Interview: I talked to a KPCC reporter on the way out about being an undecided voter and now being decided. The reporter’s story didn’t include any quotes from people he talked to, but he did talk about the town hall, the atmosphere and Obama’s rockstar quality (KPCC story, scroll down to candidates in the southland).

Post-concert meal: The bacon wrapped hot dog vendors (I’ve never had one of these, by the way) dropped the ball. There was no one around selling fattening street food. We just headed back to campus and sated our thirst and hunger with Zankou Chicken and mango nectar. Yum.

It was a good morning.


17 thoughts on “Obama the Rockstar

  1. So you’ve spent your whole life in the LA area and have not had a single danger dog [nickname for bacon-wrapped hot dogs]? HOW IS THAT POSSIBLE??? You have to go to Plazita Olvera during the weekend and get one. They’re oh so maginificent! I miss them….

    I’ve decided on who I’m voting for. I’m glad you got to see him in person.

  2. Thank you so much for the detailed account!!! I was so jealous you guys went, but now with the pictures and your account, I felt like I was there!

    Glad you had a good experience!



  3. Momo says:

    I went to see Obama at the Gibson Ampitheater last month, and he rocked! Neyo and the Goo Goo Dolls performed among the opening acts. However there was only one Latino opening speaker whom I think is an anchorwoman for a Spanish-speaking newstation. She was the best speaker of the night, though she was only speaking to a handful of brown/black faces among the sea of whites. His supporters nearly filled the ampitheater. I’m happy that you were, too, inspired.

    They have a Zankou chicken on campus?! The one in Burbank is da bomb!

  4. Julissa says:

    The pics are great! Was there something in particular in his speech that sealed your vote for Obama? Just curious.

  5. I’ve know the hot dogs by several names:

    TJ Dogs
    Club Dogs
    Salvi Dogs
    but never heard of them as Danger Dogs.

    I’ve had my share of stuffing 5-6 of them in Ensenada after a night of drinking, but they helped! mmmm with the grilled jalape~o, I might go get one right now!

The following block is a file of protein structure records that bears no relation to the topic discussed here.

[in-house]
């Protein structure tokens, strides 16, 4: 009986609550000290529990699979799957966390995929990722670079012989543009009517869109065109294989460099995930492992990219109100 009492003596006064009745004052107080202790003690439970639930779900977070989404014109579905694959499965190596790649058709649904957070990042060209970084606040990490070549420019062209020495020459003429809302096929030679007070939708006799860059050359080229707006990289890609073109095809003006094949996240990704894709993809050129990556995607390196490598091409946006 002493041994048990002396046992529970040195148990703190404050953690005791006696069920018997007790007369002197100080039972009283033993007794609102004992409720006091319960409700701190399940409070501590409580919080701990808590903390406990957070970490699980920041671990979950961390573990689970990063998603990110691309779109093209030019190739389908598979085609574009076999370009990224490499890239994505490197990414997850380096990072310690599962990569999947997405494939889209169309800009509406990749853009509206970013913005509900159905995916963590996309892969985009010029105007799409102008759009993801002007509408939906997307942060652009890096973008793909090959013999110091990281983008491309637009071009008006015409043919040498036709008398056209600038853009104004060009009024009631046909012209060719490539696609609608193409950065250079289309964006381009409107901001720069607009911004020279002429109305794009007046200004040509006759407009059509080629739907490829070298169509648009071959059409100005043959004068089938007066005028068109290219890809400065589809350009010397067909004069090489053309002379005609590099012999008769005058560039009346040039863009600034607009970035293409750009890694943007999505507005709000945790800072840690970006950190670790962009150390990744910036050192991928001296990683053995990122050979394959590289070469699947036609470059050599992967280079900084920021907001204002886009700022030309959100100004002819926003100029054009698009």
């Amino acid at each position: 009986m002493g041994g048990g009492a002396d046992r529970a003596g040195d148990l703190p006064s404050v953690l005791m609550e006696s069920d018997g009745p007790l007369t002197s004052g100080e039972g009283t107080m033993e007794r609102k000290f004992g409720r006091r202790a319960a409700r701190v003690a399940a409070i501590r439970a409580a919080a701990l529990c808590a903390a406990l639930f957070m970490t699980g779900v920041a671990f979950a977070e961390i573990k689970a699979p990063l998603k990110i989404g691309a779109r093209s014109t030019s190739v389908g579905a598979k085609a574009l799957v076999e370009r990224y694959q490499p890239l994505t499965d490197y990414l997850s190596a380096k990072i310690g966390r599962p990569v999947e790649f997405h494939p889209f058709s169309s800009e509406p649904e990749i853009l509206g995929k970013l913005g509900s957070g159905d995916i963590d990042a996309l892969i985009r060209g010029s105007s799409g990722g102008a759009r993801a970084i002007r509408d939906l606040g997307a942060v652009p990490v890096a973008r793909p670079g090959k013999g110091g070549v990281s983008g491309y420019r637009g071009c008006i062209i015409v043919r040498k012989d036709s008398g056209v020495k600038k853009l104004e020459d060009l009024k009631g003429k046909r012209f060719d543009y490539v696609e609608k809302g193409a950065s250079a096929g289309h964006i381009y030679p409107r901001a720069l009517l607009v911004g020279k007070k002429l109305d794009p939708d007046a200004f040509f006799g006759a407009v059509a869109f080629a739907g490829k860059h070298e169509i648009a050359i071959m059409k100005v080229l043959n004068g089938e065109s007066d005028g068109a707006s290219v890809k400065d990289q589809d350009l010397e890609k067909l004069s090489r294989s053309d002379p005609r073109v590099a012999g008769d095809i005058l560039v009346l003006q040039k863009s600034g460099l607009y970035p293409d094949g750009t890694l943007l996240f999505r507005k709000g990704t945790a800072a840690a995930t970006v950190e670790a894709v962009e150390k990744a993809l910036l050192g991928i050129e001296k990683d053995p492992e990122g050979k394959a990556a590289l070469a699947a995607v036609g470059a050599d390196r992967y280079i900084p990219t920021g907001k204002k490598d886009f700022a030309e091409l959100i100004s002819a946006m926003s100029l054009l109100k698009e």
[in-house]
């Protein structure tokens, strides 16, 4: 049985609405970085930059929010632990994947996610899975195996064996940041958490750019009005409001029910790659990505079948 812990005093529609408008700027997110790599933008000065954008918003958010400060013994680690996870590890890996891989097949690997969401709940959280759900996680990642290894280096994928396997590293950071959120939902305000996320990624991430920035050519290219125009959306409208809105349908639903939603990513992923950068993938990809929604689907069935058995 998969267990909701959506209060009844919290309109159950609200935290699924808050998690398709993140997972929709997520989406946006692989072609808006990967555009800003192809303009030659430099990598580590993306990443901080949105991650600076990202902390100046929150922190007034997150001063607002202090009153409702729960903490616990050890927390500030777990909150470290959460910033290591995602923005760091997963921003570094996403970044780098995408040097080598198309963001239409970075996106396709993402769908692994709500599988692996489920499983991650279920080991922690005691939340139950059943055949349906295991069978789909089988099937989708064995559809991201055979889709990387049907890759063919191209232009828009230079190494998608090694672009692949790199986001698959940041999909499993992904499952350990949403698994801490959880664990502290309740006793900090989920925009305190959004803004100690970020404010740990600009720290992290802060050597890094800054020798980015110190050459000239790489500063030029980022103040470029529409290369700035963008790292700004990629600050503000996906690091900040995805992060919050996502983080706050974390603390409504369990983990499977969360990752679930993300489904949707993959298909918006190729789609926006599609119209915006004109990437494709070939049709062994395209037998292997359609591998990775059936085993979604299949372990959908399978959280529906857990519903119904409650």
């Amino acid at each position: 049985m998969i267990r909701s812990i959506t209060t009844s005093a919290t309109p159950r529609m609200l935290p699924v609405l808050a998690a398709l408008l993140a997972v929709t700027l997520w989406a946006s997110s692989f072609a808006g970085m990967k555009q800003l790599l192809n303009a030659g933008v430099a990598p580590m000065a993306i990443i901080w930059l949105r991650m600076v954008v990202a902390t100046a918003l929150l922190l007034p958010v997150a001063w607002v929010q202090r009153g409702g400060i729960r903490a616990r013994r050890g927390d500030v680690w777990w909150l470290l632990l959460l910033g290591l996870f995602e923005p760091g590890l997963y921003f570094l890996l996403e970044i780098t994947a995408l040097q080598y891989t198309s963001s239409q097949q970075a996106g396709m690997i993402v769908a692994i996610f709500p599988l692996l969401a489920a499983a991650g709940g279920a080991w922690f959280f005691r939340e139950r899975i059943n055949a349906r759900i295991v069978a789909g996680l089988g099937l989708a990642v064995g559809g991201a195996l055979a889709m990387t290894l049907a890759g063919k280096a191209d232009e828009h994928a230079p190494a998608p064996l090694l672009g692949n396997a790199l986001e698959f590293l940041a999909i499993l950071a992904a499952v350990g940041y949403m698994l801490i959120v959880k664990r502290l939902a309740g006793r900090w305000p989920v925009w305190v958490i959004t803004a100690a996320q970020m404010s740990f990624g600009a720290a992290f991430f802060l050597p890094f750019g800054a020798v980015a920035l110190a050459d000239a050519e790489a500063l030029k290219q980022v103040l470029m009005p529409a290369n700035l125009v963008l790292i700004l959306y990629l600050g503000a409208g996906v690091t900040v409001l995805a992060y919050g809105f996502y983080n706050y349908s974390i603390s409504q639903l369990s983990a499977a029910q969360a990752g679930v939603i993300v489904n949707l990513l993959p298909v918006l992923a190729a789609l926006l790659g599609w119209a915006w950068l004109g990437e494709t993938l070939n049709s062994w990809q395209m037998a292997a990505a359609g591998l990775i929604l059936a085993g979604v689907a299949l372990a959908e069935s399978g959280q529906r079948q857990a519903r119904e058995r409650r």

How sad you never had one. They are on every corner near the Alley in Dwntwn. On the corner of Chavez and Soto. Or near most clubs in Hollywood. You gotta get out of the Westside mujer.

  6. Update: My folks are voting for Hillary. It looks more and more like the older folks are going with Clinton and the young guys (us) are looking at Obama as the rational choice.

  7. Diego,
    Glad you made your decision. It must feel cool to finally get to vote!

    I had to get up way too early, but it was worth it.

    You’re welcome. I really hope you’re feeling better.

    Didn’t you have to pay for that? I think that might’ve dissuaded a lot of folks. That and the Goo Goo Dolls. No, Zankou on campus. We stopped by one off Sepulveda Blvd and Santa Monica Blvd.

    Chicana Skies,
    So many names! It seems like bacon-wrapped hot dogs have as many labels as we do.

    Yeah, see I’ve been to TJ like a handful of times in the last 10 years or so. When I go, I eat at my grandparents’ house. You’re voting Republican? What a surprise!

    Nope. I was on the fence between Obama and Edwards. By Thursday Edwards had already backed out so that made my decision earlier. I was really impressed by Edwards’ higher education policy initiative. His website even included citations to higher education scholars (including one of my professors!). Being a nerd, I thought that was cool.

    You’re definitely not the only one. There were a lot of people there at the lunch hour.

    I do get out of the westside!

    Yup! I took all the photos in this post. We were lucky to get seats right next to the pathway he used to enter and exit the stage.

    Thanks. I saw the video Friday night. It gave me chills.

    Urban Memo,
    Nope, I didn’t see him anything. No staged photo ops for him at King Taco, I guess.

    You’re right. I’ve heard lots of people disagree with their parents’ choice. I wonder what’s the big difference between the age preference.